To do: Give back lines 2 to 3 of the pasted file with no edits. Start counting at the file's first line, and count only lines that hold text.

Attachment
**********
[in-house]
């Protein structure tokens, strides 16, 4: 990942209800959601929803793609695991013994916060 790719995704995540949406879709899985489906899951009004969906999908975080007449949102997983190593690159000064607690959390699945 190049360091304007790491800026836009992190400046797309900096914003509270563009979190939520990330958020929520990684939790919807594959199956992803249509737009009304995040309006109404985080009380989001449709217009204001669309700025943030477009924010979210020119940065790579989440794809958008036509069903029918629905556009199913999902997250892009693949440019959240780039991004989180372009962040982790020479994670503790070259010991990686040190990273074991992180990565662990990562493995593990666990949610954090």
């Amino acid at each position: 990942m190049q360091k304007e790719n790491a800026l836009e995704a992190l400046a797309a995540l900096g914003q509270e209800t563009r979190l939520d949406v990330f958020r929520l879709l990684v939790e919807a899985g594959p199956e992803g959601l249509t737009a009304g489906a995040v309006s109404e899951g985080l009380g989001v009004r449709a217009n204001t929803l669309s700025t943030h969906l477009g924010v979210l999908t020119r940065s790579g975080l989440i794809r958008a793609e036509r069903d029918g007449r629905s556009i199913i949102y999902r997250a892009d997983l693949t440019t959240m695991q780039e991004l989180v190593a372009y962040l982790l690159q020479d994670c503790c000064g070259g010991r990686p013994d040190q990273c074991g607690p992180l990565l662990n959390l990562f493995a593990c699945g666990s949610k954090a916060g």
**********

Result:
């Protein structure tokens, strides 16, 4: 990942209800959601929803793609695991013994916060 790719995704995540949406879709899985489906899951009004969906999908975080007449949102997983190593690159000064607690959390699945 190049360091304007790491800026836009992190400046797309900096914003509270563009979190939520990330958020929520990684939790919807594959199956992803249509737009009304995040309006109404985080009380989001449709217009204001669309700025943030477009924010979210020119940065790579989440794809958008036509069903029918629905556009199913999902997250892009693949440019959240780039991004989180372009962040982790020479994670503790070259010991990686040190990273074991992180990565662990990562493995593990666990949610954090």
């Amino acid at each position: 990942m190049q360091k304007e790719n790491a800026l836009e995704a992190l400046a797309a995540l900096g914003q509270e209800t563009r979190l939520d949406v990330f958020r929520l879709l990684v939790e919807a899985g594959p199956e992803g959601l249509t737009a009304g489906a995040v309006s109404e899951g985080l009380g989001v009004r449709a217009n204001t929803l669309s700025t943030h969906l477009g924010v979210l999908t020119r940065s790579g975080l989440i794809r958008a793609e036509r069903d029918g007449r629905s556009i199913i949102y999902r997250a892009d997983l693949t440019t959240m695991q780039e991004l989180v190593a372009y962040l982790l690159q020479d994670c503790c000064g070259g010991r990686p013994d040190q990273c074991g607690p992180l990565l662990n959390l990562f493995a593990c699945g666990s949610k954090a916060g």